Here the little Audi has the round nose with the big nostrils, namely a long way ahead of the S4, which is quite nervous in the Wechselgasse. With an average speed of 40.5 km /h, the TTS marks exactly the golden mean in this discipline. Only when it comes to half-hearted use of the accelerator does the little Ingolstadt-born man appear to be a little undecided, without, however, immediately escaping the flag or, better yet, fleeing from the pylons. Such behaviors are also alien to the two BMW models that the TTS lovingly embrace in this test.
Big differences when braking
Both the BMW 335i xDrive Coupé and the Alpina B3 Biturbo All-Wheel Drive Coupé are foolproof and stable in the slalom. The fact that the Alpina BMW ranks just behind its largely identical brother in slalom as well as on the handling course (electronically controlled multi-disc lock in the transfer case, torque allocation between the wheels of an axle by means of selective braking interventions of the DSC) despite basically the same all-wheel technology (electronically controlled multi-disc lock in the transfer case) is partly explained by the modified vote.
Since comfort is traditionally more important in Buchloe than in Munich, the chassis design is a bit more moderate here. As a result, the Alpina B3 Biturbo all-wheel drive, like its rear-wheel-driven sister model, tends to understeer a tad more in the Supertest than the factory's Biturbo Coupé. With low coefficients of friction, the rear of the Allgäu is so stable that the two-door model almost inevitably pushes over the front axle from a certain speed and is thus prevented from making brisk progress. This is what happened in slalom. On the handling course, the Alpina Coupé also indicates understeer at the beginning, only to push the rear quite noticeably when the load changes. Behaviors that are also an issue in the 306 hp series 335i with xDrive, but are less important here due to the more restrained choice of tires - Pirelli Sottozero RSC in 225/45 R 17 format all around. With the clutch pedal, which is available thanks to the manual transmission, the BMW Coupé is also a little easier to control than the all-wheel drive from Alpina, which is equipped with Switchtronic as standard and is equipped with a Michelin Pilot Alpin of size 235/40 R 18.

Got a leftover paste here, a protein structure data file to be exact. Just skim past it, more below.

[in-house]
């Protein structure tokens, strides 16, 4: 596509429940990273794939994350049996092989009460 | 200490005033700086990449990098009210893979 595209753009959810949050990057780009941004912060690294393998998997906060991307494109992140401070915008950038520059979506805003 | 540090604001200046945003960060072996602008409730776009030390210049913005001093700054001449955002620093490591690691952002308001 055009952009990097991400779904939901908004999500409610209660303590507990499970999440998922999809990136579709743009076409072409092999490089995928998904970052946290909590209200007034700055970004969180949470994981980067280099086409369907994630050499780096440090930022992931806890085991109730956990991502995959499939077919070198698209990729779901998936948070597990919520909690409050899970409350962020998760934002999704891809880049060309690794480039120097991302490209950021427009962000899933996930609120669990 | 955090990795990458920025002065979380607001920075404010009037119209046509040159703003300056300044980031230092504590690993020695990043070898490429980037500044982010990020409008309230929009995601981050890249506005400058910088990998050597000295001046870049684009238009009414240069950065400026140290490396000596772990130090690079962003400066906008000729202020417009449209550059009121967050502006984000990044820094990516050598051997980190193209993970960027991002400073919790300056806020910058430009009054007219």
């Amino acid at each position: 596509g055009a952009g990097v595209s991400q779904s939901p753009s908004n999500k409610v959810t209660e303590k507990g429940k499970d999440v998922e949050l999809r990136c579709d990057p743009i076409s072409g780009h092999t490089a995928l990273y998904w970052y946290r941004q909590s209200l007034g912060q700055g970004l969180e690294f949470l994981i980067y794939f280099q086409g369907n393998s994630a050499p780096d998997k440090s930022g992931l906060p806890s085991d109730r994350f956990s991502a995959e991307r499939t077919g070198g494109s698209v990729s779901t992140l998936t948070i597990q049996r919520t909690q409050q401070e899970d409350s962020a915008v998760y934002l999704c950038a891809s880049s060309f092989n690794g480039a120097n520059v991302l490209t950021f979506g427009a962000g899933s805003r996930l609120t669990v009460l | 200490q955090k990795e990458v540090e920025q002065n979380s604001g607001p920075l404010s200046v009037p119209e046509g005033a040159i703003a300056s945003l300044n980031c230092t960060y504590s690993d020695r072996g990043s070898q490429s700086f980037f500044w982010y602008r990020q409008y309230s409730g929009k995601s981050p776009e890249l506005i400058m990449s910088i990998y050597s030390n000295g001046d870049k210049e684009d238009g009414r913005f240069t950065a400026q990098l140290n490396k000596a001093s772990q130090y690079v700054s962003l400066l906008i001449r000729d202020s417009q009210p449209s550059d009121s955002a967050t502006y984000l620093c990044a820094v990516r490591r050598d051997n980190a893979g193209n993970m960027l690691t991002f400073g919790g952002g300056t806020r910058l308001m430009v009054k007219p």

The Allgäuer deserves undivided praise for his excellent decelerating braking system and the excellent sprinter qualities. In the sprint from zero to 100 km /h, the B3, blessed with a bearish torque of 500 Newton meters and a power of 360 hp, only has to give way to the Mitsubishi Lancer Evolution (8.9 seconds) in 9.5 seconds. Everyone else, including the BMW 335i xDrive (10.0 seconds), can queue up at the back. During the subsequent brake test, the Buchloer was finally master of the frozen Finnish lake: on a layered surface of rough ice, thawed and frozen snow and thin, loose layers of fresh snow, the Alpina secured itself with a braking distance of 118.1 meters from 100 km /h and an average deceleration of 3.27 m /s² undisputed first place.
Only the Mitsubishi, equipped with Arktic tires with optimized grip, and the Opel Insignia did not go too far beyond the target set by the B3 with 122.5 and 122.8 meters respectively. The delay services provided by the Subaru and BMW, on the other hand, are below average. The Japanese come from 100 km /h to 130.8, the Munich evenonly after 135.7 meters to stand. While the poor deceleration performance in the case of the Impreza can perhaps still be explained by the tires that offer little grip, such an argument cannot be used in the case of the 335i xDrive. On the one hand, because the Pirelli Sottozero RSC of the BMW worked just as flawlessly in all other disciplines as on the Audi S4 and Opel Insignia, which also have Pirelli Sottozero tires. On the other hand, because the BMW 330 xi Coupé, which competed in Rovaniemi in 2007, allowed itself a similar faux pas: Back then, the otherwise all-round convincing four-seater from Bavaria was the last one in the brake test - on identically dimensioned Goodyear Eagle Ultra Grip.
The assumption that the cause of the long braking distances is to be found in the ABS application of the BMW thus seems permissible and is supported by the comparison of the deceleration curves of the Alpina B3 and 335i xDrive. While the ABS of the Allgäu Coupé only allows itself a brief second at the beginning of the emergency braking, the anti-lock braking system of the Munich four-seater cannot decide between closing and opening for a long time. As a result, the properly dimensioned braking system of the BMW grabs up to 60.70 km /h, most indecisively. Then both three-pointers decelerate at the same level - as it should actually be in view of the identical brake systems. Against this background, the initial hesitation of the BMW at full pressure on the brake pedal is twice as astonishing.
Surprising result of the Opel Insignia